May 17, 2007

Procedures for making allegations concerning higher education institutions and the 2008 RAE - UK

The 2008 RAE is managed on behalf of the higher education funding bodies for England, Scotland, Wales and Northern Ireland (HEFCE, SFC, HEFCW and DEL) by a project team based at HEFCE.

Different procedures are in place for making and investigating allegations of financial irregularity or impropriety, mismanagement, waste or fraud (public interest disclosures) about the higher education institutions (HEIs) funded by each funding body. Disclosures concerning HEIs and the RAE will be handled through these same procedures.

If you wish to make such an allegation concerning an HEI and the 2008 RAE, either about its preparations for the RAE or its submissions, then you should follow the procedure that applies in the relevant country.
  • For allegations concerning an English HEI funded by HEFCE, please follow HEFCE's procedure.
  • For allegations concerning a Scottish HEI funded by SFC, please follow the procedure described in paragraph 23 of Guide for members of governing bodies of Scottish higher education institutions and good practice benchmarks' (SHEFC, HE/05/99).
  • You can also refer to the Scottish Public Services Ombudsman.
  • For allegations concerning a Welsh HEI funded by HEFCW, please follow HEFCW's procedure.
  • For allegations concerning a Northern Ireland HEI funded by DEL, please follow DEL's procedure.
  • The RAE team will handle allegations of perceived irregularity within RAE submissions that it receives from chairs or members of RAE panels during the assessment process through the RAE data verification procedures.

Any allegations of irregularity or impropriety on the part of members or chairs of RAE main or sub-panels will be treated as complaints.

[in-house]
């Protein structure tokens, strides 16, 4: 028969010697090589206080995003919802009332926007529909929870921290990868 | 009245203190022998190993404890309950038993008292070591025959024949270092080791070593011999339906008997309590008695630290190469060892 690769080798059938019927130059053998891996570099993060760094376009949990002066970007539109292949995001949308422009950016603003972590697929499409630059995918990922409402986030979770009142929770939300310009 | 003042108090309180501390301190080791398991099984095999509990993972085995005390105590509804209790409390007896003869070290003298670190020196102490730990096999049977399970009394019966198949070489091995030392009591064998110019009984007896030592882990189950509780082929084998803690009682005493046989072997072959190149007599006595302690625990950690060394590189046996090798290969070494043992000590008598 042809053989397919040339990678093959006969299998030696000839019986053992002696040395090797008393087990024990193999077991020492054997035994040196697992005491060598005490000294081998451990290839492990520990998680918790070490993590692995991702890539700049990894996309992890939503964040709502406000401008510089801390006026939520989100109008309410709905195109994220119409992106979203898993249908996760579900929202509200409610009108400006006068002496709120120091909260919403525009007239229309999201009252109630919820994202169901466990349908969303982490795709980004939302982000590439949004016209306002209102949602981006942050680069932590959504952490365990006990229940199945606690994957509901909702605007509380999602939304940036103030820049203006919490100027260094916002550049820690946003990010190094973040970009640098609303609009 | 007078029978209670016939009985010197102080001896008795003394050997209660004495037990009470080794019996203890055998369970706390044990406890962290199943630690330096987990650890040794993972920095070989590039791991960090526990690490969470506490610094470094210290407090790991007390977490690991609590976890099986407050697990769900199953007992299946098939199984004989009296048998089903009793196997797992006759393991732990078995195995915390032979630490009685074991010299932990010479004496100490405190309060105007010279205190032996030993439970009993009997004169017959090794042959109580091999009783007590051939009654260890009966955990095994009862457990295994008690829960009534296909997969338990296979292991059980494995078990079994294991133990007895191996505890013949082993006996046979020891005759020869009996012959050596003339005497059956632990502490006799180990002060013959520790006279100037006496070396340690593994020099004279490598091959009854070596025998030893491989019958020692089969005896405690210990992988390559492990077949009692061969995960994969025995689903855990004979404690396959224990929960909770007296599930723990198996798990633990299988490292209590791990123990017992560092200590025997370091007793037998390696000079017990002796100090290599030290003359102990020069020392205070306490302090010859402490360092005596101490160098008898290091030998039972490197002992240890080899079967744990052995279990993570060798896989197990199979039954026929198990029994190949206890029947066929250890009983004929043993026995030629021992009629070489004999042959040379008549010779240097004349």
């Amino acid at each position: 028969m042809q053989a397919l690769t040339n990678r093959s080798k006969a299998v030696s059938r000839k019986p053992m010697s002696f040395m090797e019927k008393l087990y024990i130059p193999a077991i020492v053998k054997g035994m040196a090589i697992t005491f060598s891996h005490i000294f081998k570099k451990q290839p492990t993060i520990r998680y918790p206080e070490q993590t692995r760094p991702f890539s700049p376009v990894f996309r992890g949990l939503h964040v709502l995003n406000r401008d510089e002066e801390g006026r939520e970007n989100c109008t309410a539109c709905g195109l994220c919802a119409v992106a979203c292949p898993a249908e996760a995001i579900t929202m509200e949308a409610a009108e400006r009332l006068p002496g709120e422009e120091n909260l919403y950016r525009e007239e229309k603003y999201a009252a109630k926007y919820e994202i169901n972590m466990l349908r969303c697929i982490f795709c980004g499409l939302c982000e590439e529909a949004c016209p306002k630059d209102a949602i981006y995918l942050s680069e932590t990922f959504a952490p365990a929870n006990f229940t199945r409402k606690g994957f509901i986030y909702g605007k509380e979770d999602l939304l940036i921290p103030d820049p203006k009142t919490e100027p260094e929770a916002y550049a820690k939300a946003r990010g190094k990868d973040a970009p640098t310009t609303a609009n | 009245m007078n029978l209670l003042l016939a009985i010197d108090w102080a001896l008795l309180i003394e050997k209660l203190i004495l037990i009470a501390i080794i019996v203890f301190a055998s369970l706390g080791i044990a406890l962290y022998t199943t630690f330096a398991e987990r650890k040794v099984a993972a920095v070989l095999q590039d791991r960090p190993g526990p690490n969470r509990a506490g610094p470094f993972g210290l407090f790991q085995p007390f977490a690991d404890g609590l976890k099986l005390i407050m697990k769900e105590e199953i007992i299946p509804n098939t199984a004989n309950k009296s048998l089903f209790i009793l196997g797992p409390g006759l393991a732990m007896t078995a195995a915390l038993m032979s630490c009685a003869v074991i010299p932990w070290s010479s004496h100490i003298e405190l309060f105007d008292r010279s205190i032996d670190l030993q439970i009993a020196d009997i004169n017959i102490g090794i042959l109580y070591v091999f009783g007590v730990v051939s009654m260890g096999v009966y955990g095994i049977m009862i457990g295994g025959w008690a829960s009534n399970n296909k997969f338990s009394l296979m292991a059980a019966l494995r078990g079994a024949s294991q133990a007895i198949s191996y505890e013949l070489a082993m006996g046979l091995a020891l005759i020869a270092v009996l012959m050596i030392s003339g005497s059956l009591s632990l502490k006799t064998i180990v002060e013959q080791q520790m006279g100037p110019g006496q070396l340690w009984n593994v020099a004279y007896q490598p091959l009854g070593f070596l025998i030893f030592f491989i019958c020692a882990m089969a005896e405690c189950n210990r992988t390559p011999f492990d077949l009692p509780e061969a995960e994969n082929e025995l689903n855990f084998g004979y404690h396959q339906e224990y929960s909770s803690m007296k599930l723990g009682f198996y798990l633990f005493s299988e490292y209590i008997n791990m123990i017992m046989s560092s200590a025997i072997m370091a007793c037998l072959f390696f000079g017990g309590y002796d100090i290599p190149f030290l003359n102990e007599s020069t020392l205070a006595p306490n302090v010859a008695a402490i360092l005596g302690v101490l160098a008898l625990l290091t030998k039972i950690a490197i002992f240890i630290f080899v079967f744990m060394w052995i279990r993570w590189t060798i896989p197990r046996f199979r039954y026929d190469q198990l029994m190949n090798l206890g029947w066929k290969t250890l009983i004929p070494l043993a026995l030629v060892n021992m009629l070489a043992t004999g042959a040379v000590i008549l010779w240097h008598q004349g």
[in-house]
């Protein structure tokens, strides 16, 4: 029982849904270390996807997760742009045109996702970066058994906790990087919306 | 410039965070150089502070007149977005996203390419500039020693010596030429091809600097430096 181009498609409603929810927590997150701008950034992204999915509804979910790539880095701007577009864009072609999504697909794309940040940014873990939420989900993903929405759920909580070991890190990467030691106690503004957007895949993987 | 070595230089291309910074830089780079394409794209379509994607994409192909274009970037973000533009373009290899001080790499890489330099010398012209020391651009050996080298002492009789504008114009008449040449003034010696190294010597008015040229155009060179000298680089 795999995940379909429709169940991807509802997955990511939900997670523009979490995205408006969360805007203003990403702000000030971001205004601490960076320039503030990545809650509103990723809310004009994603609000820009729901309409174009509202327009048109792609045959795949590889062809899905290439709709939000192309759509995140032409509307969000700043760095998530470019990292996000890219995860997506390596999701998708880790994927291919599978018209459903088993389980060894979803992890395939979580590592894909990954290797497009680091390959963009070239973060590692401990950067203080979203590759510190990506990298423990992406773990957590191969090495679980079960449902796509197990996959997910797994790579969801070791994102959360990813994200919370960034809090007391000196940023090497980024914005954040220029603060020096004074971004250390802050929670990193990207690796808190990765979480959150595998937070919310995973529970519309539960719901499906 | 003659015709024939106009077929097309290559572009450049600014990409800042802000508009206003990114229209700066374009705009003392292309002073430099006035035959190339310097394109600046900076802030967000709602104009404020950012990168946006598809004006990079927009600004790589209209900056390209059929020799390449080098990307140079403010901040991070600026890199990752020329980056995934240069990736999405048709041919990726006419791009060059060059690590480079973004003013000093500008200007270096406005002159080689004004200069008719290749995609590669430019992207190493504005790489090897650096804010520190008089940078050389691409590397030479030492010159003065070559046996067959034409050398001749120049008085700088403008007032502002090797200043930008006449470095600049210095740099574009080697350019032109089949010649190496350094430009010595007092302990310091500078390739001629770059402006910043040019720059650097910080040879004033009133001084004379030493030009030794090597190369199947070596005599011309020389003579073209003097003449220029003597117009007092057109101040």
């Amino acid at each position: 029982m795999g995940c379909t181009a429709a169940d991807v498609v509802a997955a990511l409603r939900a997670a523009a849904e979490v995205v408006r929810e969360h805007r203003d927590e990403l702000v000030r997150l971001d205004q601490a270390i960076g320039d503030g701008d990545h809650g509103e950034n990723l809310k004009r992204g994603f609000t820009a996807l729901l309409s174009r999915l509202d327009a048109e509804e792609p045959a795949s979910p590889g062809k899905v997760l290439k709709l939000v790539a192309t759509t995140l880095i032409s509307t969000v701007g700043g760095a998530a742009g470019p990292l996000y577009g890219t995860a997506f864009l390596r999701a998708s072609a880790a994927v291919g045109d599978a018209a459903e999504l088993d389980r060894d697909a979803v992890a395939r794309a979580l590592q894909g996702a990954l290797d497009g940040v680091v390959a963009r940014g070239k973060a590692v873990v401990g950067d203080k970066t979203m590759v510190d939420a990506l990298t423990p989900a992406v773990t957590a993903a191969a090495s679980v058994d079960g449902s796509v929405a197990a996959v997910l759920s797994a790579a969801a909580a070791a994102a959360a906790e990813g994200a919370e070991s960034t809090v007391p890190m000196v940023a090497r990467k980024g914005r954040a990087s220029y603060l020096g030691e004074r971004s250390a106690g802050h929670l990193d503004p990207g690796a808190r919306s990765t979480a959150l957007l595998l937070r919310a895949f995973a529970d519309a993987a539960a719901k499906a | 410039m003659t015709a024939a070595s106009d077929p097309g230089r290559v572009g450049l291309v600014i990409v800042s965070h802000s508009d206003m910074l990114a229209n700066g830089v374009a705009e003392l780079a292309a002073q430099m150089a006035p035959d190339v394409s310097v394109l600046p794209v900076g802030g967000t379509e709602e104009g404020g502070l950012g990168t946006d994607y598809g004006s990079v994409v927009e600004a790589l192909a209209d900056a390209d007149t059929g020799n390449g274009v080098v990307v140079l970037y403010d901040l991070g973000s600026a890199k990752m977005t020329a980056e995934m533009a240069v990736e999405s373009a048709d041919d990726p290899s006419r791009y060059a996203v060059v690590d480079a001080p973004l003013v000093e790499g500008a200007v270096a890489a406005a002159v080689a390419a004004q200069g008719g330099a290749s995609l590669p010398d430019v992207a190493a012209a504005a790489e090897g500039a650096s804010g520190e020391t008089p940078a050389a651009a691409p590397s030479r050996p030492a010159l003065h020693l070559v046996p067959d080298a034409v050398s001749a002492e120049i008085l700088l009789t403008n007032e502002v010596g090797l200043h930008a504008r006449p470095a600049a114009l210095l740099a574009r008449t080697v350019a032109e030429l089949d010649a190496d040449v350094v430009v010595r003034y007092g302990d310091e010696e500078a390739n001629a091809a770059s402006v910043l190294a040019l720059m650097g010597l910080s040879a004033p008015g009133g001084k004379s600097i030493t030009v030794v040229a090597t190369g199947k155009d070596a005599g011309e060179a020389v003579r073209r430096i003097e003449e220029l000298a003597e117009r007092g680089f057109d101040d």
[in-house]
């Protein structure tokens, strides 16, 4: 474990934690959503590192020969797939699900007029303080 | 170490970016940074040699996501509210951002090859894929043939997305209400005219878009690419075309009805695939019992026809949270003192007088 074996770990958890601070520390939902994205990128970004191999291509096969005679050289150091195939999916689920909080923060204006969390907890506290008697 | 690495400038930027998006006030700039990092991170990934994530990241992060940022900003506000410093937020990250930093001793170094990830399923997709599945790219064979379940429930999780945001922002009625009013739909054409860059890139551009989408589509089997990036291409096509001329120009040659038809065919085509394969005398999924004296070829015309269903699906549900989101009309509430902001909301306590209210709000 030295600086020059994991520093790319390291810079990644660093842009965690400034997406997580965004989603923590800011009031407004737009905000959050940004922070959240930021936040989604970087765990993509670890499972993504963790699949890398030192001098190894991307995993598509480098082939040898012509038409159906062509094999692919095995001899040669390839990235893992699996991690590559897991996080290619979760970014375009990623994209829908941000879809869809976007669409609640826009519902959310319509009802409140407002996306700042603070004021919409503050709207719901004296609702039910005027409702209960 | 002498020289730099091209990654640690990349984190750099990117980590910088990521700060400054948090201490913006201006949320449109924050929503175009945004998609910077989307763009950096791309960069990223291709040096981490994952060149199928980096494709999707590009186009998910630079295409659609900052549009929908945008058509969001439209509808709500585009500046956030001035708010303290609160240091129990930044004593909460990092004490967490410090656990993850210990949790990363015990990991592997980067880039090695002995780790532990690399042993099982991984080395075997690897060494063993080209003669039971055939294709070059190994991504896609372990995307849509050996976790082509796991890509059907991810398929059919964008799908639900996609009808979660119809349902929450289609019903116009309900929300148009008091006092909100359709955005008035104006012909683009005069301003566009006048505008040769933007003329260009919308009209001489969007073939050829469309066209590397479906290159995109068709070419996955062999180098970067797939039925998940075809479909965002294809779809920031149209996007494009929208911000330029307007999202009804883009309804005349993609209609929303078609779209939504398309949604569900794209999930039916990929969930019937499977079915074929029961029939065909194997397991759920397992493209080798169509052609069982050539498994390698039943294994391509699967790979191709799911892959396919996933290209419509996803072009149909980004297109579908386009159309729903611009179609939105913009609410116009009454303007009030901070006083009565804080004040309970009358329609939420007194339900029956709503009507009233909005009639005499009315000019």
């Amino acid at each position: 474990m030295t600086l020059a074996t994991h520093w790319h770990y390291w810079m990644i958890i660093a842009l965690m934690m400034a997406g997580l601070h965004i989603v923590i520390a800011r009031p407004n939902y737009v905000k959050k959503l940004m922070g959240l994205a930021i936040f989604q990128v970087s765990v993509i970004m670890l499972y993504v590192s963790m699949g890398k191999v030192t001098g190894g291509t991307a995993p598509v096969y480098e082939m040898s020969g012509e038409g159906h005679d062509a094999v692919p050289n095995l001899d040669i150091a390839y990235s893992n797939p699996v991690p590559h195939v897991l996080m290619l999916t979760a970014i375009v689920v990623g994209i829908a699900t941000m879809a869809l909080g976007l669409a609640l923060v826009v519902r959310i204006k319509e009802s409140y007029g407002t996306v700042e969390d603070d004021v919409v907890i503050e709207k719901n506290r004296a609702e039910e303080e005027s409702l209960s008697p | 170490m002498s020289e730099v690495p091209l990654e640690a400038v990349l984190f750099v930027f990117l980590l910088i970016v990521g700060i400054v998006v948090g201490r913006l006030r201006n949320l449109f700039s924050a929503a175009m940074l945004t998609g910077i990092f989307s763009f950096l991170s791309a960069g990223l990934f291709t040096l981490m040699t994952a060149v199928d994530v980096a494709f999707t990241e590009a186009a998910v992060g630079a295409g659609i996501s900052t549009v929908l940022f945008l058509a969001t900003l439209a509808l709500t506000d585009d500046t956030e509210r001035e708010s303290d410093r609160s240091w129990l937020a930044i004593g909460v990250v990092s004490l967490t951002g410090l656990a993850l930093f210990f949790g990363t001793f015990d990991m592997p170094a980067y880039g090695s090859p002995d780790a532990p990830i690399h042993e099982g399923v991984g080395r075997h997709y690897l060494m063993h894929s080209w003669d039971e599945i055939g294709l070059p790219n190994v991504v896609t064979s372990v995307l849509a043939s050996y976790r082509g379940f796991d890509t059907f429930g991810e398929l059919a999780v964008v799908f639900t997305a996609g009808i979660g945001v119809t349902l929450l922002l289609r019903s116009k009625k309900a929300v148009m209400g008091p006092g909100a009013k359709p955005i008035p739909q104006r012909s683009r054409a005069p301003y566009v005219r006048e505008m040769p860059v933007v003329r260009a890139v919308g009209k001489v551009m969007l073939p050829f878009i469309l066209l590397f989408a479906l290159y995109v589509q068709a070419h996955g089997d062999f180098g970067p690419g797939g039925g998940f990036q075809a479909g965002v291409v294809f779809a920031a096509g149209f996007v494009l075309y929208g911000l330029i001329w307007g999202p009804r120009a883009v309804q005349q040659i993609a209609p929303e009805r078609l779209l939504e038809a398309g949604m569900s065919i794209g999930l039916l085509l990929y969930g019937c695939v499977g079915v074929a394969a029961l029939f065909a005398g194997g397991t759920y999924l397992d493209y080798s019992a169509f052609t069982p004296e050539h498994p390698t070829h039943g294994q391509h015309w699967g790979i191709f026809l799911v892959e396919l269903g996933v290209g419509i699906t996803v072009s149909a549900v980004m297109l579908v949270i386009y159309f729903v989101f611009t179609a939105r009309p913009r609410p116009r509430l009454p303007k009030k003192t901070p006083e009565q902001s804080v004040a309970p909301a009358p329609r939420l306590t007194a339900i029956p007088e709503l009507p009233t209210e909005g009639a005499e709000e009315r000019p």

...The criteria and working methods encourage higher education institutions (HEIs) to submit the work of all of their excellent researchers in the 2008 RAE, including those whose volume of research output may have been limited for reasons covered by equal opportunities legislation...
...The legal framework for the RAE: a changing context

7. Since the last RAE there has been an increase in the scope and application of equalities legislation that encompasses all functions of HEIs and of the UK higher education (HE) funding bodies, including the RAE.

8. This means that, throughout all stages of the planning and implementation of the RAE, legislative requirements must be met by HEIs and the funding bodies. HEIs, funding bodies, and panels acting on behalf of the funding bodies may be open to external scrutiny. HEIs and funding bodies may be open to challenges in respect of their operation of the law.

9. HEIs will need to meet legislative requirements in selecting their staff for inclusion in RAE submissions. The funding bodies, through the RAE team, will require HEIs to confirm that they have developed, adopted and documented an appropriate internal code of practice in preparing RAE submissions and selecting staff for inclusion.

1 comment:

Anonymous said...

There are many ways that workplace bullying can be addressed and eradicated.

HEFCE clearly has a wide range of responsibilities in ensuring that public money is used wisely. Workplace bullying by academics does not fall under the category of using public money wisely.

Bullying is not acceptable behaviour in the playground. It is most certainly not acceptable behaviour in universities.

Use the routes that are available to raise issues regarding workplace bullying. It is probably better to submit complaints as a group where possible rather than on an individual basis.

It may also be useful to seek union support.

We are all paying a lot of money to our unions. Their role is to support members in taking action to improve the research output and teaching quality in our universities... amongst other things...

Members who are being bullied are unable to be as productive as they would like to be.

Aphra Behn